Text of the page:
“What’s your evidence?”
“Partly just personal observation. But there’s also a lot of research on who doesn’t get cognitive decline. The answer is - people living ancestral hunter-gatherer lifestyles. Nuns. And people who do strenuous intellectual work long into old age. What do all these people have in common? They’re probably not listening to many TV commercials or pop songs.”
“So how do you reverse this?”
“Okay,” said Alice, “I admit I don’t really know. I’m not sure how to erase a song, and I worry that calling people’s attention to it would just retrigger the songs into consciousness and make them worse. But you know what they say, Jesus didn’t beat the Minotaur in a day.” She cut herself off. “Uh, sorry, there’s this guy who - “
“Yeah,” you say, “I met him.”
“Anyway, I don’t have to have everything figured right away. I’m trying to get funding for a nonprofit to conduct further research and maybe future interventions. We call ourselves De-Earworm The World.”
Everyone groans. The Effective Altruist Nexus might not be as superficially sinister as the Urbanist Coven, but you realize it carries dangers of its own. You wander off, looking for more familiar faces. You see one you recognize and decide to open, praying to the Social Skills Gods that you are remembering everything right.
“Hi . . . . . . John. How’s the . . . . . . restaurant startup?”
You sigh with relief as John does not immediately object to your characterization of his name or profession. “Oh, there was no alpha left in restaurants. Now I’m in aerospace. Have you ever heard of Skyhook?”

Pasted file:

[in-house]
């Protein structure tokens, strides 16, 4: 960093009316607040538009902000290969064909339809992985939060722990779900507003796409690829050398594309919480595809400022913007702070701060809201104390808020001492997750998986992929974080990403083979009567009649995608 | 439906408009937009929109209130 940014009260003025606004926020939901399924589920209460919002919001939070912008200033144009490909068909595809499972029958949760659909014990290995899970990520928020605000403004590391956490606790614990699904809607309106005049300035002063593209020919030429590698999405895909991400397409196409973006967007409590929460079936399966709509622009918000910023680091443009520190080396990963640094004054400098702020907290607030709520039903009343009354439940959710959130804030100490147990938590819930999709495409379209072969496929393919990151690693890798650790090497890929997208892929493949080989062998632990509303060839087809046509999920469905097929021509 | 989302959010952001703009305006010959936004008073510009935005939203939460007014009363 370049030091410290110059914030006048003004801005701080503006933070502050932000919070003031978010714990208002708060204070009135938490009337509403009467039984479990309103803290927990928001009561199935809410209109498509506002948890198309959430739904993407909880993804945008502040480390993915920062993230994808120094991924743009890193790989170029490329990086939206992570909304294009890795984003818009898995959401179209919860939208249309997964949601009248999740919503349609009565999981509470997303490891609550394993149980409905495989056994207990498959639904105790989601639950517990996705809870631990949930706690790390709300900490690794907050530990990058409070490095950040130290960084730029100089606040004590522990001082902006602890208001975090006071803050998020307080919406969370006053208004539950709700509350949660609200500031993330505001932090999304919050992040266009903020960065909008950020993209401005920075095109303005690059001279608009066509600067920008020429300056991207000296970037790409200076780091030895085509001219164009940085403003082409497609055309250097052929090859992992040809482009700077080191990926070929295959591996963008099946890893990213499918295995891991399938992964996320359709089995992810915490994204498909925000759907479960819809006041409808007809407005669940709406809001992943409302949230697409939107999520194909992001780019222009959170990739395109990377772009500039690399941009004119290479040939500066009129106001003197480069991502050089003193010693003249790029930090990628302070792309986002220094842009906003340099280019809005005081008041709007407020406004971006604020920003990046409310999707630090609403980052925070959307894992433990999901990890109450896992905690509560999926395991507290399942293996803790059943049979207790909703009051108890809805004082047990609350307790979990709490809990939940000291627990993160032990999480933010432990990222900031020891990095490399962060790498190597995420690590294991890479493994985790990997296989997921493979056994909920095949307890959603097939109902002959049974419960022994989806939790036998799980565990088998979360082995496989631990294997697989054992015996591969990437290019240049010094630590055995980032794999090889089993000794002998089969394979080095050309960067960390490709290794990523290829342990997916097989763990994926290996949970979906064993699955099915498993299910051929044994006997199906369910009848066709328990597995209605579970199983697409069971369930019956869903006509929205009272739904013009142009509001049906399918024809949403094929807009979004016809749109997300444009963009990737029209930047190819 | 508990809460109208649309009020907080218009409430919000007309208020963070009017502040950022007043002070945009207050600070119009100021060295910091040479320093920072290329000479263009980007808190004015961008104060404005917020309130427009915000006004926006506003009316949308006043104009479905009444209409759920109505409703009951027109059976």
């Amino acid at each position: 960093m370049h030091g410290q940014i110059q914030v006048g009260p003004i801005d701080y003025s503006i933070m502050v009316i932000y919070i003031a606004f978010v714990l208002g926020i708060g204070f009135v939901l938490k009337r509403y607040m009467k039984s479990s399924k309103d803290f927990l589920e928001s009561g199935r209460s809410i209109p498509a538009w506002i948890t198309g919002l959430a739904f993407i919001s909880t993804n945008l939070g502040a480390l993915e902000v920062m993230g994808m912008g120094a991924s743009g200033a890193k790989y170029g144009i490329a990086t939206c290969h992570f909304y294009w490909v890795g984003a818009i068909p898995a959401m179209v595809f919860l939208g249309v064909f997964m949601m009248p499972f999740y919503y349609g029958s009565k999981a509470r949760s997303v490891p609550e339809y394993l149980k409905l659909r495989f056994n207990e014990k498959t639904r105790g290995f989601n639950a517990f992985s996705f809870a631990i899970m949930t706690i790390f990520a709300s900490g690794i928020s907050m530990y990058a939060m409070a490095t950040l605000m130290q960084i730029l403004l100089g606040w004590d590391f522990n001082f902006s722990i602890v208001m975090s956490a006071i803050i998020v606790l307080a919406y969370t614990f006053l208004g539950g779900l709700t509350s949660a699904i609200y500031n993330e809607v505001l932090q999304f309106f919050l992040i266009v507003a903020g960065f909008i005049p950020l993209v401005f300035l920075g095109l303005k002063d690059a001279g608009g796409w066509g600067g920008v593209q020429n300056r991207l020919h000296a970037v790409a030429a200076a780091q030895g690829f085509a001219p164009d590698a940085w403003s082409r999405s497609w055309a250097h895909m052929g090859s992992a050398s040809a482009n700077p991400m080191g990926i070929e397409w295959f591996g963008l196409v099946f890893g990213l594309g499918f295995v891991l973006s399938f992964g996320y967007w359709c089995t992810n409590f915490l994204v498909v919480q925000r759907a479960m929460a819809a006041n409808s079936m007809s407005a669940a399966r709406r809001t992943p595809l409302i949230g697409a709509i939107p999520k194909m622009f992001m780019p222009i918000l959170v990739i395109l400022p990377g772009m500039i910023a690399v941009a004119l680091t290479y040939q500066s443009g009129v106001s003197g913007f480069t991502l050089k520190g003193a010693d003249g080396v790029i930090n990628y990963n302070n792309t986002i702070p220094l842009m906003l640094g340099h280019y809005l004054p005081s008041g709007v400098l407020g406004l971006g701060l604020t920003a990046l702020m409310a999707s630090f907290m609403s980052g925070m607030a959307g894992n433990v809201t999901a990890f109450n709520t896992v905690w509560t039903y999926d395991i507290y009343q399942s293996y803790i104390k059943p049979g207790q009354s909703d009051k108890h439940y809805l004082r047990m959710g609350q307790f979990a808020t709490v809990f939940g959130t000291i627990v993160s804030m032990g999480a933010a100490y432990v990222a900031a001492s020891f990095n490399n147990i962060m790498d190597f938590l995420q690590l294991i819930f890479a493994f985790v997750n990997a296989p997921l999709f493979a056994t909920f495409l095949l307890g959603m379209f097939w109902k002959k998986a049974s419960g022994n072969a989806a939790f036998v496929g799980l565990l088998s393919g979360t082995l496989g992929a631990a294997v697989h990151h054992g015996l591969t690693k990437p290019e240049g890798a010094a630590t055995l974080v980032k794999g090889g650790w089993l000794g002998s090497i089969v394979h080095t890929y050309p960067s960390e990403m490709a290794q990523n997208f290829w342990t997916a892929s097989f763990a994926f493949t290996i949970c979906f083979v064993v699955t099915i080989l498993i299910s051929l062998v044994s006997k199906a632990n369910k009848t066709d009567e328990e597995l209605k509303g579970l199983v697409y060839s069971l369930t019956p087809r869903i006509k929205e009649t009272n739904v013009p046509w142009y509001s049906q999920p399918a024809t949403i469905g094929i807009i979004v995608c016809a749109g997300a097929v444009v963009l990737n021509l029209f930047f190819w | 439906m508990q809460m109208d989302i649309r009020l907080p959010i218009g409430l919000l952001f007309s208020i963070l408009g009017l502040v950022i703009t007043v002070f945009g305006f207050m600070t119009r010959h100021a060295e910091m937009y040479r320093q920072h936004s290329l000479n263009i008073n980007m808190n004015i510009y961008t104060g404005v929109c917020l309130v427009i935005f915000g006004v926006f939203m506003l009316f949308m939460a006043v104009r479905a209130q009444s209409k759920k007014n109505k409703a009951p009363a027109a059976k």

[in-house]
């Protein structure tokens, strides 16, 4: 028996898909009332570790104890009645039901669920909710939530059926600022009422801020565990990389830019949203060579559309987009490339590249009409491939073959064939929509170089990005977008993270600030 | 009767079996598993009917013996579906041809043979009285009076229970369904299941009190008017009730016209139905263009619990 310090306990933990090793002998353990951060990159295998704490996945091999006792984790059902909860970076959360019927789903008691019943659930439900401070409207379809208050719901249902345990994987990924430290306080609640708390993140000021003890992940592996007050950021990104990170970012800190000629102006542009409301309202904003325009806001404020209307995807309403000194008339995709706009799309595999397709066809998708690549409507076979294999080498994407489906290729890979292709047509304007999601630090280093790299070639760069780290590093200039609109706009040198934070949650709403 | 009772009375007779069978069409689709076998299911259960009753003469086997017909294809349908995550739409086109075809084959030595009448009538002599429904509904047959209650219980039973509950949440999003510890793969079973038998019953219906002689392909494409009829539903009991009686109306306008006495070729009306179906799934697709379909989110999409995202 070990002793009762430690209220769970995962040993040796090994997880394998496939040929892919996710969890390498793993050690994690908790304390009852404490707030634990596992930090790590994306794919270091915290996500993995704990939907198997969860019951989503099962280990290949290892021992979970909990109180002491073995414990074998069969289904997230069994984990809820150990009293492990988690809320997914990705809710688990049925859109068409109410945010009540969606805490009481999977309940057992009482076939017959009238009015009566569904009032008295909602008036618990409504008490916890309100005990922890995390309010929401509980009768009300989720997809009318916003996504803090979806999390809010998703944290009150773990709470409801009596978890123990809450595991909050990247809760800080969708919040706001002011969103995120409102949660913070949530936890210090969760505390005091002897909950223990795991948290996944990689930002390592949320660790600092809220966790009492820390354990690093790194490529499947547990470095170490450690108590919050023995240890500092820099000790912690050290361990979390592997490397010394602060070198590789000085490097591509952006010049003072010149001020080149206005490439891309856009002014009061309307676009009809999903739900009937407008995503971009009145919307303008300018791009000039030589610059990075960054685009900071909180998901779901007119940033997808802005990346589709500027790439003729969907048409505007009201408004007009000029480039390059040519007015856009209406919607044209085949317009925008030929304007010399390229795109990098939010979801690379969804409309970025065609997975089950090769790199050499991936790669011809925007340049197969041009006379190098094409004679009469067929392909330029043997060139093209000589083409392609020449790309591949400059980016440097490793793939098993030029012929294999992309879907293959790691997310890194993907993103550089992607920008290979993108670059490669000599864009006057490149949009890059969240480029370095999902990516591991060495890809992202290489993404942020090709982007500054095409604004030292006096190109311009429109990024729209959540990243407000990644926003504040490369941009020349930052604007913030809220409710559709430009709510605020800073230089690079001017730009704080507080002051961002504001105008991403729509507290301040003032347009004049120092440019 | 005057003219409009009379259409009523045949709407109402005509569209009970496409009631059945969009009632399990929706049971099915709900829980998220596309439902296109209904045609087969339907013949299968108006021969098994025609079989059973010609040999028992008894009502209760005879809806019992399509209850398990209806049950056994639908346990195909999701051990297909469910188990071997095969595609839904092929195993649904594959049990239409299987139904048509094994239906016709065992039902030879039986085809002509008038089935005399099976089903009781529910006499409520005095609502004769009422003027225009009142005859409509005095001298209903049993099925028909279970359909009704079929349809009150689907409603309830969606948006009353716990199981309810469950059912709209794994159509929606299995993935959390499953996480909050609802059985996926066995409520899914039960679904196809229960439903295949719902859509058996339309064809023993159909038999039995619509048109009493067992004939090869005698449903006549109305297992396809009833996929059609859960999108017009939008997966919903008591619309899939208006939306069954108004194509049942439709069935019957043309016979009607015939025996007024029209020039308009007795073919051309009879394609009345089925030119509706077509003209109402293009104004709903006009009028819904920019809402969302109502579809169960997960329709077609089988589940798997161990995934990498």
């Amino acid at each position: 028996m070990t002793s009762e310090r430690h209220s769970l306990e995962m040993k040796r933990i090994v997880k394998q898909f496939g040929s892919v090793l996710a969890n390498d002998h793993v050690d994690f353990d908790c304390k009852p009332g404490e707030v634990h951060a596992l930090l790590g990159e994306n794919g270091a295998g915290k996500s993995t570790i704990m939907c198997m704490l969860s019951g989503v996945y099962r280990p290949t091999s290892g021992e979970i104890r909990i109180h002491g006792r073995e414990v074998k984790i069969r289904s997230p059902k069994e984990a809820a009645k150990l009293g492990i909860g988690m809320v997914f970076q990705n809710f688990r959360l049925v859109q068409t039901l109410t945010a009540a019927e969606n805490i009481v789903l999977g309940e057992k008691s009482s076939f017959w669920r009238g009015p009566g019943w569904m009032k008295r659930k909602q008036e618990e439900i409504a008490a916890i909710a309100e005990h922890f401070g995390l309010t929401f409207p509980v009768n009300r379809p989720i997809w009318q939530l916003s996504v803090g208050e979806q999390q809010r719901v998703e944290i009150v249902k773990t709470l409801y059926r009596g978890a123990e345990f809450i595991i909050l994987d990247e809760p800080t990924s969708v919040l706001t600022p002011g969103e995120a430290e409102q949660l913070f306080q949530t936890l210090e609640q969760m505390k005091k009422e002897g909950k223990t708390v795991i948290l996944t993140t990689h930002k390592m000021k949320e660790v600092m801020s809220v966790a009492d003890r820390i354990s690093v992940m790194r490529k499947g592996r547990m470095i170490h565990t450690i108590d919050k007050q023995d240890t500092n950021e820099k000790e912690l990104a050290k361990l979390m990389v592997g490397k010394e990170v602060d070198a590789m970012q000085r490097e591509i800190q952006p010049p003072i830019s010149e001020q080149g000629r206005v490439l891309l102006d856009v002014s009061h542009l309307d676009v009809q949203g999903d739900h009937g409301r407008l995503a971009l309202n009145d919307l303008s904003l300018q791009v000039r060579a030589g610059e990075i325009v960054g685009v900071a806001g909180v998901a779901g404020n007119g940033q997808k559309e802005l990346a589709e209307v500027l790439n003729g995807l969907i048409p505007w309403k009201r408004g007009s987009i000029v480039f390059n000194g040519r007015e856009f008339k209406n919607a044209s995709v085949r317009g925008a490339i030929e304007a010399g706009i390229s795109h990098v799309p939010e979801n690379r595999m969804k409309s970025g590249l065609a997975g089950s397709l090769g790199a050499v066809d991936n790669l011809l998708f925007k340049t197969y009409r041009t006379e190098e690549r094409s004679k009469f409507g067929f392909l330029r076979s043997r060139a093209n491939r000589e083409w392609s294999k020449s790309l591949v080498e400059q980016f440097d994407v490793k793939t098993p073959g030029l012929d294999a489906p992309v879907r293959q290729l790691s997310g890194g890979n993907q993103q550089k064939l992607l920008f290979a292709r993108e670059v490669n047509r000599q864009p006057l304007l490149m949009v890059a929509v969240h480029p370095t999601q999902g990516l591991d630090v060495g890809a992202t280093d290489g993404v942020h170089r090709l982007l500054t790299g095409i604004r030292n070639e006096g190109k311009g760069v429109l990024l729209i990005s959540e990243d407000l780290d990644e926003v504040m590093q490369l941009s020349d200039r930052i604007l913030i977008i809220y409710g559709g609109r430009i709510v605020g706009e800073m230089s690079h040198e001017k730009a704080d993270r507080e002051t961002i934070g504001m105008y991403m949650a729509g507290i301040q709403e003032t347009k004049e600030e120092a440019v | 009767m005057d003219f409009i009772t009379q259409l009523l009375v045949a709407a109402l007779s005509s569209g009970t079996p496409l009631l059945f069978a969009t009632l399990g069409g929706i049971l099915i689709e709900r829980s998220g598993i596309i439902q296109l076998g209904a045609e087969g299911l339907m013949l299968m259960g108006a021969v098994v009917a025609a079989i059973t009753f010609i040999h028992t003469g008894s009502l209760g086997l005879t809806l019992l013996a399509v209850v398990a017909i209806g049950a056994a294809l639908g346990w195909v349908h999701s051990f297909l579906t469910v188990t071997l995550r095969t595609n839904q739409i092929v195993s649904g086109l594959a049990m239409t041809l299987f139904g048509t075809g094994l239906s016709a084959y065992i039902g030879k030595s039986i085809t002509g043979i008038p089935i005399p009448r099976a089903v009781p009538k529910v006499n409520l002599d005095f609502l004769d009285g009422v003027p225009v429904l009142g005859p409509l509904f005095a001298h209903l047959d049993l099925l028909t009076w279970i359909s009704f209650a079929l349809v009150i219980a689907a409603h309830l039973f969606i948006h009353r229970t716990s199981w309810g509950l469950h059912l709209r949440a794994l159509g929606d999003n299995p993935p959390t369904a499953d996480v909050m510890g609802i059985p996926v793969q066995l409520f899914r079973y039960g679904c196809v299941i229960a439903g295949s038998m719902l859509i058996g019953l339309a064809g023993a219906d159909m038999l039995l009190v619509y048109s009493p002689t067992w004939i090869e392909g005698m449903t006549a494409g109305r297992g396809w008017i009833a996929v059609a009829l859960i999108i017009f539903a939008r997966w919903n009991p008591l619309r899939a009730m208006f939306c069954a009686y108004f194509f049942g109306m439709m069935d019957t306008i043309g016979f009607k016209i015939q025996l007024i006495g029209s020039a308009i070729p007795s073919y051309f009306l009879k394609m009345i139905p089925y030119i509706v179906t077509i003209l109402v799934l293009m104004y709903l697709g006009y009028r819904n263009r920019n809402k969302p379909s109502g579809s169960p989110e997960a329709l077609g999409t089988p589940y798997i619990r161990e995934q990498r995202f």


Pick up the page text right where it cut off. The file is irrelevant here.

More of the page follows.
“No, tell me about it.”
“We’re planning to offer app-based surface-to-air recovery from anywhere in the Bay Area within ten minutes.”
“What’s surface-to-air recovery?”
“Usually it’s a military thing. We use a system called Fulton STARS. Basically a plane flies overhead, trailing a really long rope with a harness at the end. You’re on the ground, you grab on and hook the harness around your chest, the plane flies off, and away you go. ”
“Who’s the customer?”
“So imagine you’re on a terrible date. Let’s say you’re seated at a table at a restaurant patio. You try to make some kind of excuse to leave, but she keeps interrupting you. You can’t figure out how to extract yourself. So you covertly open an app, click a button, and within ten minutes, boom, a rope drops from the sky, you grab on, and before she can object you shoot up into the air. Awkwardness averted! It doesn’t have to be a date. Conversations! Job interviews! VC pitches! Weddings! The possibilities are endless.”
You let him go on. You may not be living life to the fullest, you may not have cuddled any pretty girls, but you are satisfied with your decision to come here tonight. You feel the way Jesus must have felt, when he found the magic helmet at long last. Amid the heap of doomed schemes that will never work, you are pretty sure you have spotted the future billionaire.
Someone has finally come up with a scalable solution to Bay Area house parties.